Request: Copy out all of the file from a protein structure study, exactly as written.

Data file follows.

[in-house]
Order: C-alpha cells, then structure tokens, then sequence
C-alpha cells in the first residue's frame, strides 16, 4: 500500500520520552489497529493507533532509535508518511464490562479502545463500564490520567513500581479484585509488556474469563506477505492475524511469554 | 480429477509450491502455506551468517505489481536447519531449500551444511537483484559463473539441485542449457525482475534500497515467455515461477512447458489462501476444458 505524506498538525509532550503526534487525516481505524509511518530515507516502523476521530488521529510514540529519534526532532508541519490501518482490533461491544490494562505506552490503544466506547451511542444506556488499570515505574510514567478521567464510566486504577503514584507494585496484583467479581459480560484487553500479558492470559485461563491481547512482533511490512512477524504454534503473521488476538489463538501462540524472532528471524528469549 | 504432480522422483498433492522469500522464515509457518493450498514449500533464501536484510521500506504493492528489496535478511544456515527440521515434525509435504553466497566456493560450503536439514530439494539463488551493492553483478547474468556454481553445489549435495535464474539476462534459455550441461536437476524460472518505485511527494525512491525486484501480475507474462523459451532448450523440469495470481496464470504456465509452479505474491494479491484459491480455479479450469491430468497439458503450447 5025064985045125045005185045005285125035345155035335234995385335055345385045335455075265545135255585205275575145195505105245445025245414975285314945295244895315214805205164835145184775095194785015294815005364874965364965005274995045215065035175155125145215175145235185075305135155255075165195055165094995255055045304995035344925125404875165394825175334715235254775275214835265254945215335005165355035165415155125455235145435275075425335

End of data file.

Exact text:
[in-house]
Order: C-alpha cells, then structure tokens, then sequence
C-alpha cells in the first residue's frame, strides 16, 4: 500500500520520552489497529493507533532509535508518511464490562479502545463500564490520567513500581479484585509488556474469563506477505492475524511469554 | 480429477509450491502455506551468517505489481536447519531449500551444511537483484559463473539441485542449457525482475534500497515467455515461477512447458489462501476444458 505524506498538525509532550503526534487525516481505524509511518530515507516502523476521530488521529510514540529519534526532532508541519490501518482490533461491544490494562505506552490503544466506547451511542444506556488499570515505574510514567478521567464510566486504577503514584507494585496484583467479581459480560484487553500479558492470559485461563491481547512482533511490512512477524504454534503473521488476538489463538501462540524472532528471524528469549 | 504432480522422483498433492522469500522464515509457518493450498514449500533464501536484510521500506504493492528489496535478511544456515527440521515434525509435504553466497566456493560450503536439514530439494539463488551493492553483478547474468556454481553445489549435495535464474539476462534459455550441461536437476524460472518505485511527494525512491525486484501480475507474462523459451532448450523440469495470481496464470504456465509452479505474491494479491484459491480455479479450469491430468497439458503450447 5025064985045125045005185045005285125035345155035335234995385335055345385045335455075265545135255585205275575145195505105245445025245414975285314945295244895315214805205164835145184775095194785015294815005364874965364965005274995045215065035175155125145215175145235185075305135155255075165195055165094995255055045304995035344925125404875165394825175334715235254775275214835265254945215335005165355035165415155125455235145435275075425335